Calder’s First Sculptures

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Alexander Calder was a precocious child. Considering his upbringing—his mother was a painter and his father was a sculptor—it is perhaps no surprise that Calder exhibited early talent. Art studio space was always part of the Calder home, and as a young boy he was always encouraged to experiment and create. Calder presented his first two sculptures, a small duck and a small dog, both made from bent brass, to his parents as Christmas presents in 1909. At only eleven years old, his skills were already apparent.

Calder and his mother c 1900

Calder and his mother c 1900

Calder c 1900

The penchant that Calder exhibited in manipulating materials, like metal, was remarkable, even at such a young age. These first two sculptures betray some of the fundamental interests that Calder would continue to expand upon later in his life’s extensive art practice. The two sculptures are built from simple geometric shapes. The duck is even kinetic, rocking back and forth on the rounded surface of its semi-circular body. One of his most extensive sculptural installations, Cirque Calder, created over a decade after these first two sculptures, is composed of tiny sculptures of performers, animals, and props to create a grand scene of a circus. The miniature scale of Cirque Calder’s individual elements hark back to his first ever small animal figurines. His stint with Oshkosh Toy Company in the 1920s resulted in a Calder-designed line of toys that share the child-like forms and interest in movement that his first ever sculptures also exhibited.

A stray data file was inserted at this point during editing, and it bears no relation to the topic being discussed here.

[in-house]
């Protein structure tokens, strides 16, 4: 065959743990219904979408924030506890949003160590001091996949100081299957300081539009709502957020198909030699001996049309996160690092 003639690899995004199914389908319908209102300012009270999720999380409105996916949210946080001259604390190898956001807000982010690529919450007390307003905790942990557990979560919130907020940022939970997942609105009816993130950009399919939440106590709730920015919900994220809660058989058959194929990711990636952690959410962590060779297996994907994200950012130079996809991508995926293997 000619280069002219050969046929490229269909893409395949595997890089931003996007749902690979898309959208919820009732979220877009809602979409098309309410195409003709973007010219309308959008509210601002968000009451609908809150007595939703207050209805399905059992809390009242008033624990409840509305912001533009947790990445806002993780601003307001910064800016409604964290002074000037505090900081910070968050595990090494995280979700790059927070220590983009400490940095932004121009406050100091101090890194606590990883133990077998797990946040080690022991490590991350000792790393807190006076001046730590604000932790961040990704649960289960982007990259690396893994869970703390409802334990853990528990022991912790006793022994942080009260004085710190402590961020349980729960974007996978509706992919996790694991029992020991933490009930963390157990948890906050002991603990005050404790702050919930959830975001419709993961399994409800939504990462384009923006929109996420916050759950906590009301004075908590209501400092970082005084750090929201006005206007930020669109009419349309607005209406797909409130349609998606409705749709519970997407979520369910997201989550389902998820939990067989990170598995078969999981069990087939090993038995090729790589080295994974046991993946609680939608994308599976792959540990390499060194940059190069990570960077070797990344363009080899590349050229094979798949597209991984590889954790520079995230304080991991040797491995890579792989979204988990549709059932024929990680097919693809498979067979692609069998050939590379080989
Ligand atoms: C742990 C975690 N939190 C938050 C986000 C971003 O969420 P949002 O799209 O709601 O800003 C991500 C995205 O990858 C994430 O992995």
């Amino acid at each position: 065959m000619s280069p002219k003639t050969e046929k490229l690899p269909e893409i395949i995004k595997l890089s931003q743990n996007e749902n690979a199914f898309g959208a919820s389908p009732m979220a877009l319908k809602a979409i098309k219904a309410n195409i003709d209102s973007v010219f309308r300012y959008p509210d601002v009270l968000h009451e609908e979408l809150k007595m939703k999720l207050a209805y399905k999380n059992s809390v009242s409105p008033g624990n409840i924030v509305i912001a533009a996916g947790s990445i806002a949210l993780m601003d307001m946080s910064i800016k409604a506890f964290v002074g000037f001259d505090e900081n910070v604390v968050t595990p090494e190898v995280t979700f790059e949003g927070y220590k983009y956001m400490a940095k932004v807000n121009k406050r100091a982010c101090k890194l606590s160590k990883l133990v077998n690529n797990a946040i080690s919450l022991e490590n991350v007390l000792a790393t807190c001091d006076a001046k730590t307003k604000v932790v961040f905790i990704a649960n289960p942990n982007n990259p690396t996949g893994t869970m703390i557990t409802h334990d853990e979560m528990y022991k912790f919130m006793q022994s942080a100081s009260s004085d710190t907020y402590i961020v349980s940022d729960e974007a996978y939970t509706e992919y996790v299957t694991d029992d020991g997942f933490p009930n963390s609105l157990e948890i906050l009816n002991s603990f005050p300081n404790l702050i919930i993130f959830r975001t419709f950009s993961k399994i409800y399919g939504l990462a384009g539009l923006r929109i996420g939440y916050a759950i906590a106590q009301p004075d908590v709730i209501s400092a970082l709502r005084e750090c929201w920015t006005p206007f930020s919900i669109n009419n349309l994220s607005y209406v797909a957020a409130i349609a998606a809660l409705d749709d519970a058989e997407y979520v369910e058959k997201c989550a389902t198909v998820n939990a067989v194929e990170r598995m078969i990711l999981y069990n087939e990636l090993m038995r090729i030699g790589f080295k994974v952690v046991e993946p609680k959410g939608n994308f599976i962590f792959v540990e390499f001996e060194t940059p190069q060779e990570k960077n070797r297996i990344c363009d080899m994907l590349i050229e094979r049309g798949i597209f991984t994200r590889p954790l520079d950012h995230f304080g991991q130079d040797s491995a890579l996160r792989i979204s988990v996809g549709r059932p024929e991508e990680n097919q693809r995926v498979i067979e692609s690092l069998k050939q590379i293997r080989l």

These first two sculptures were strong precursors to the kind of work that Calder would become famous for. These first sculptures display a remarkable consistency in the strength of Calder’s artistic eye and are a wonderful look at the mind of young artist.

Left: Calder, Dog (1909), brass

Right: Calder, Duck (1909), brass

Calder’s miniature figurine in Cirque Calder

Calder’s toy designs with Oshkosh Toy Company, c. 1927